What’s a Land Survey, and Do I Need One?

A land survey is a process of defining the boundaries of a parcel of land. It not only outlines the edges, but details the topography, or physical features, of the lot. Land surveys can be conducted following various guidelines, and for various purposes. If you plan to develop a parcel in any way, it’s beneficial to have a survey completed.

Types of Land Surveys

Depending on what you plan to do with a piece of land, different types of surveys should be conducted. Anderson Engineering conducts the following types of surveys to help you understand the lay of your land.


ALTA stands for American Land Title Association; before a mortgage lender or title company will insure a property, an ALTA survey needs to be completed. 


Some properties have physical features that indicate their borders in addition to government records or boundary lines. A boundary survey ensures the data is accurate and requires both research and fieldwork.

Construction Staking

Perhaps you’ve already surveyed the land, and are now in the process of physically mapping out the footprint of your project. At this point, construction staking allows a project manager to see a drawing come to life, and if there are any problems with how it’s laid out.

Easement Drafting

In the case that there is an easement on a parcel, it needs to be documented in government records and its dimensions specified. A land survey can help determine the specifics of the easement location and use. An easement might be for utility company access, or it might permit a building to be constructed on the parcel as long as it abides by certain height restrictions.


Before a parcel can be divided into smaller pieces and sold for development, a subdivision survey needs to be conducted. State and government records should be updated to reflect how a parcel is divided into lots.


A topographical survey looks at both natural and man-made features on a property. This survey will note any existing roads, hills, lakes, or buildings present. 

Lot Consolidation Plat

The opposite of a subdivision survey is lot consolidation. When two or more parcels are going to be combined for a project, a land surveyor must draw up the plat so it can be approved by the government.

Phases of a Land Survey

There are typically three phases in a land survey:

Data Collection

The surveyor determines what the land boundaries are via researching government information on the parcel.


The surveyor spends time on the parcel to get a scope of its physical specifics. Fieldwork can be conducted on foot, using unmanned aerial vehicles (UAVs), or via 3D laser scanning technology.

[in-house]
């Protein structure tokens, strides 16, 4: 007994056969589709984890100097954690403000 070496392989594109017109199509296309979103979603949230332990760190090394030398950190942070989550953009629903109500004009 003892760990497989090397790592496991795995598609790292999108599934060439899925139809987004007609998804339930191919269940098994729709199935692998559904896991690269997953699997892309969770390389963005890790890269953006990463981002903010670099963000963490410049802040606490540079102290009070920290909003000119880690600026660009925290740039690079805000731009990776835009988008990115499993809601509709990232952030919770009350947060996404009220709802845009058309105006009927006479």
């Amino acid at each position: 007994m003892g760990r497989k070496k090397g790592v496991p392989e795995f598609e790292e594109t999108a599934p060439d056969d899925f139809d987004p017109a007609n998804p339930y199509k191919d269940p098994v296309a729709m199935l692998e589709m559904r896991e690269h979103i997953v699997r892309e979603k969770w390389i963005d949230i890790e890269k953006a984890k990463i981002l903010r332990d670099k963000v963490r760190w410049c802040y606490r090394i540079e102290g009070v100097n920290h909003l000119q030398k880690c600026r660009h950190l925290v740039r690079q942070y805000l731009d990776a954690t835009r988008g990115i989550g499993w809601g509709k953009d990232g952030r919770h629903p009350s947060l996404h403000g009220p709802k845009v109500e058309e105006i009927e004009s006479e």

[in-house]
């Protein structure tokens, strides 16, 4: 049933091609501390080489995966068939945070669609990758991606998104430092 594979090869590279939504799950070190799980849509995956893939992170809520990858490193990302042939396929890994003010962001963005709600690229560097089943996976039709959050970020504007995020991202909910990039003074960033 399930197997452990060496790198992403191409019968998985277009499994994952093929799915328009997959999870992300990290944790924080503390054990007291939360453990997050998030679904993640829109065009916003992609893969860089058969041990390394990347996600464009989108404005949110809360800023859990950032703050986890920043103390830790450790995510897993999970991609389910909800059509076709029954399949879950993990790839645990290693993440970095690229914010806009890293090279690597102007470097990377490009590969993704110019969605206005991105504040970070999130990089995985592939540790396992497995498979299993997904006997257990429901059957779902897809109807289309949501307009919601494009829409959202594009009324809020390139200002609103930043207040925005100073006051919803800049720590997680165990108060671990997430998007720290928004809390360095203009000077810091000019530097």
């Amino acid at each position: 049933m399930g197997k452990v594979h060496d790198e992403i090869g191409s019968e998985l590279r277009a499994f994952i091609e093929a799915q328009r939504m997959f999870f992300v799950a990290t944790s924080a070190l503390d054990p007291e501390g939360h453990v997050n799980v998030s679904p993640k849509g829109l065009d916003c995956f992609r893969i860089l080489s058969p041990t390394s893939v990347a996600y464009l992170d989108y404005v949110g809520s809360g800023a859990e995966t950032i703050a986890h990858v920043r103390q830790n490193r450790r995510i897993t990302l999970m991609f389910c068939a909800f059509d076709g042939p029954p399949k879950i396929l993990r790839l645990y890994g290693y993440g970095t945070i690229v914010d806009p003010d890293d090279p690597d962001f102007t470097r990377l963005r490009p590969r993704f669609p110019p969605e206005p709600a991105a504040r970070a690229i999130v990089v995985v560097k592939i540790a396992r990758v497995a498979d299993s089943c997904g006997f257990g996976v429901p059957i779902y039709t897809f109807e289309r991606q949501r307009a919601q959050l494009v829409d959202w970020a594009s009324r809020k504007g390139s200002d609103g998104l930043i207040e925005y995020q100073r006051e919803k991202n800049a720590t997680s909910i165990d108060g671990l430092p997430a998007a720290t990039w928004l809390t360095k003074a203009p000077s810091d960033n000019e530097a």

Data Analysis

Based on the data from the government and time spent on the property, the data is analyzed and used to create updated maps and records of the property.

Did you know Anderson has a service called AESTEP that efficiently collects and analyzes data on your project, saving you time and money? Our expert engineers take the guesswork out of project management with AESTEP, making your survey field data, and more, easily accessible.

Why You Need a Land Survey

Sometimes, a survey is required to settle a dispute over how land can be used, and by whom. Whether it’s neighbors discussing fence placement or a corporation interested in mining some acreage, a survey can ensure who has legal rights to the land. Other reasons a land survey may be needed include:

Making Improvements

Land surveys can determine whether or not you’re permitted to make improvements to the land, such as increasing the height of a structure, adding parking, or expanding closer to a property line.

Installing or Accessing Utilities

Adding utilities has to be approved, and a survey can ensure the water, gas, electric, and even telephone lines are in accordance with local regulations. A survey also outlines how a utility company or municipality can access any equipment on the property.


Before breaking ground, you need a land survey to discover what’s there. Maybe there’s an old cemetery on your land or an underground spring. 

Land Classification

Surveys specify zoning classifications for land, and how it can be used. While residential vs commercial zoning may be a given, you may discover via a survey that your parcel is or isn’t open for agricultural, industrial, or recreational use.

A survey is always a smart move, as the data collected can inform the next steps of the design process. Additionally, survey records can provide legal protection in the event someone wants to dispute land boundaries or property lines. If you need assistance with land surveying, contact Anderson Engineering today.


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